Little wonder that policy communities are thinking hard about future options. But we now learn that the UK is far from alone. As part of its work on education, gender and work, the World Economic Forum is drafting proposals for A New Deal for Lifelong Learning, to be debated at the WEF’s Annual Meeting in Davos, Switzerland, in January 2018.


While I am pleased that such an influentual grouping is taking lifelong seriously, the WEF will be concerned primarily with lifelong learning as a social and economic good, which can support strategies for inclusion and growth. So the risk is that the great and the good who meet in Davos will take a narrow and instrumental view.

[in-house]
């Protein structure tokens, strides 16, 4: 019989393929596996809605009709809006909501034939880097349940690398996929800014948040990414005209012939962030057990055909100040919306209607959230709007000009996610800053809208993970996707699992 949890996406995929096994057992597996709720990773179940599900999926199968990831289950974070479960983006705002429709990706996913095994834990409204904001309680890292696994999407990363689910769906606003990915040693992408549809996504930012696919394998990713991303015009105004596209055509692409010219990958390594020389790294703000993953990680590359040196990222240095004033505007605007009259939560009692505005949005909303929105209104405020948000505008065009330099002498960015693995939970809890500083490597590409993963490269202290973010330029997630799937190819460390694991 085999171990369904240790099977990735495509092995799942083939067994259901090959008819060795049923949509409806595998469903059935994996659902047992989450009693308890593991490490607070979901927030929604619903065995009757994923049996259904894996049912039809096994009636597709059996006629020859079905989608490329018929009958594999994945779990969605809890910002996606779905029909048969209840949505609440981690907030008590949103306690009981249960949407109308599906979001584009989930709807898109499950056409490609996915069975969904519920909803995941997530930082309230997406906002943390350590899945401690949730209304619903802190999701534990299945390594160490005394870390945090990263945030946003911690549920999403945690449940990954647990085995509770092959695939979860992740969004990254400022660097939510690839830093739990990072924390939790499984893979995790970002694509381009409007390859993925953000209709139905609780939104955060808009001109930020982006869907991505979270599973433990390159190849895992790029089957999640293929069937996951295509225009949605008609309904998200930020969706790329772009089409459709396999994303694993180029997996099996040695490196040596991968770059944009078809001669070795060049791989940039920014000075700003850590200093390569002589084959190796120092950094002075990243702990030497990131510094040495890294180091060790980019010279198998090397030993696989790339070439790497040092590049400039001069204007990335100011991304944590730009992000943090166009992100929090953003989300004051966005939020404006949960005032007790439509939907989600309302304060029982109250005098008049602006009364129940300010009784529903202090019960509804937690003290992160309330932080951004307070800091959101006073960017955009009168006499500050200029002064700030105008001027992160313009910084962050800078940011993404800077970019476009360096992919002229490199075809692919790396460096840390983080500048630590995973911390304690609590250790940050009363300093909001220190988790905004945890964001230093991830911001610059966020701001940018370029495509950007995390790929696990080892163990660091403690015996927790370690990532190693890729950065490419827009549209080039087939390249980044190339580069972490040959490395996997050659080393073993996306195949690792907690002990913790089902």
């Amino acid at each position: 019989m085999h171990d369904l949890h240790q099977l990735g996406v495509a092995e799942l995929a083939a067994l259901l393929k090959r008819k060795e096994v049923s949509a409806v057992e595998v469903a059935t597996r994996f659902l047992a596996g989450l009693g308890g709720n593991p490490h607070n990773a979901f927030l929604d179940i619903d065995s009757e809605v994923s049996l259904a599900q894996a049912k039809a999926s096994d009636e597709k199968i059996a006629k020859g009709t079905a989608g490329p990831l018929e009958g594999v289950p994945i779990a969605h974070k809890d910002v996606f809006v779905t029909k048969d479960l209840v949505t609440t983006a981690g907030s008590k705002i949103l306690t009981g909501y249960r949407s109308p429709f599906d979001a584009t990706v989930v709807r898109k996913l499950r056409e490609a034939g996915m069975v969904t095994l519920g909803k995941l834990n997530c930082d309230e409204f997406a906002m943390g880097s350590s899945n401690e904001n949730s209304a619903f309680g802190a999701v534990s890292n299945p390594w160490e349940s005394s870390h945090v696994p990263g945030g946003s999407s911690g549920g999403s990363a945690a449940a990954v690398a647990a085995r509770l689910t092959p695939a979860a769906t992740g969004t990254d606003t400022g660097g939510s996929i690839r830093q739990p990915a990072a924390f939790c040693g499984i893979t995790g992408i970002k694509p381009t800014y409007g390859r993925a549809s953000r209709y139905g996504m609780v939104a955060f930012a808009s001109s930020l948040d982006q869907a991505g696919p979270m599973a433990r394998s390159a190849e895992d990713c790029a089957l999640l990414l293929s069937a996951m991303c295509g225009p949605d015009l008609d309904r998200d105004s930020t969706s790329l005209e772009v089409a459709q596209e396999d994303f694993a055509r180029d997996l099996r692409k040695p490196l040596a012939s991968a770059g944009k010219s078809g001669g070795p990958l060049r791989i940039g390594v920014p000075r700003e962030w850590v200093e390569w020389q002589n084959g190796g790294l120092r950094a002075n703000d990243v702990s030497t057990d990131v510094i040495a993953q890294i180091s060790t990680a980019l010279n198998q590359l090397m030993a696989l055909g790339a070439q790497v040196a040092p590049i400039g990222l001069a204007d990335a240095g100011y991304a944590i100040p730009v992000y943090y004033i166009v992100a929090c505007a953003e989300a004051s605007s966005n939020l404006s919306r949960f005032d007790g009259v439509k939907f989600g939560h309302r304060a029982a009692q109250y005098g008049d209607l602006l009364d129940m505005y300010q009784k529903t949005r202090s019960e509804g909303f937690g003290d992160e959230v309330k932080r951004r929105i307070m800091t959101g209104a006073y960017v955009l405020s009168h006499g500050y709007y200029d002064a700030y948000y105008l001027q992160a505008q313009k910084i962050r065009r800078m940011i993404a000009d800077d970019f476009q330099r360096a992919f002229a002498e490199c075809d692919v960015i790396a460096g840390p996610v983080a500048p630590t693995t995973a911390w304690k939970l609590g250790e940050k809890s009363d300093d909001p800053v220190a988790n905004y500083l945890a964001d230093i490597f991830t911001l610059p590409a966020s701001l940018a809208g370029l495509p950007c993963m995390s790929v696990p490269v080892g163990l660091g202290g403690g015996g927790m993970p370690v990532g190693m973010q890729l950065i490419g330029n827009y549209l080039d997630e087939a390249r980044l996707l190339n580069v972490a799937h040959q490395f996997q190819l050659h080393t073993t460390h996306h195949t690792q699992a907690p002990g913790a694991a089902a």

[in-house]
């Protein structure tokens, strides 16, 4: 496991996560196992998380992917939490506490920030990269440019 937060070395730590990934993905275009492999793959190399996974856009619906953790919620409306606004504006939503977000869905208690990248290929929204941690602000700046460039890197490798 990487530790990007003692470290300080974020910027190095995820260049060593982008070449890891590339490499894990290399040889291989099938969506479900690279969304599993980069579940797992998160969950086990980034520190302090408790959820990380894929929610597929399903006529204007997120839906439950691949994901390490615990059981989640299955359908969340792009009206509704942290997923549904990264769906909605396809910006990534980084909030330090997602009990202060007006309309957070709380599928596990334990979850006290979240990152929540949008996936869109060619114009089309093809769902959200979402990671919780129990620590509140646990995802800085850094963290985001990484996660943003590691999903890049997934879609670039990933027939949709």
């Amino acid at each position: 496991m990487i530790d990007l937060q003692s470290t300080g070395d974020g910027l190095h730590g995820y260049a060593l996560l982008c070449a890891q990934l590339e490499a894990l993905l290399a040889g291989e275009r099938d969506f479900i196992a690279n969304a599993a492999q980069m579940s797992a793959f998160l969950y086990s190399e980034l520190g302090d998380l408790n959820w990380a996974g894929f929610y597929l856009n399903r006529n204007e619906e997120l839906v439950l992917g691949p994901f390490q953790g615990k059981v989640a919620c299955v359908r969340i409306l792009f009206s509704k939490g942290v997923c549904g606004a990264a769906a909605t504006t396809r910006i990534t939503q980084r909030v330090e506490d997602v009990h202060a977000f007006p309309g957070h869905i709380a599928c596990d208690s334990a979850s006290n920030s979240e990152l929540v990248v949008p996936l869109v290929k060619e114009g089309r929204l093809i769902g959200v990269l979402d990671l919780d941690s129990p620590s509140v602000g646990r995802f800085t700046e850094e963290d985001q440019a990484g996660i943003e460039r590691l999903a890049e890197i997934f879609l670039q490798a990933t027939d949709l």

Still, I am heartened to hear that WEF has asked Alan Tuckett to join the dialogue on A New Deal for Lifelong Learning. As the person who invented the term ‘seriously useless learning’, I think we can expect Alan to put the case for a broad and generative approach to adult learners.

NIACE is dead, long live the Learning and Work Institute

NIACELO1The National Institute of Adult Continuing Education announced in the summer that it was to merge with the Centre for Economic and Social Inclusion. CESI, itself the product of a merger of the Unemployment Unit with other research and lobbying bodies, had already formed a ‘strategic alliance’ with NIACE. The merger was widely expected, and I fully expect NIACE members to endorse the merger at the annual meeting next month.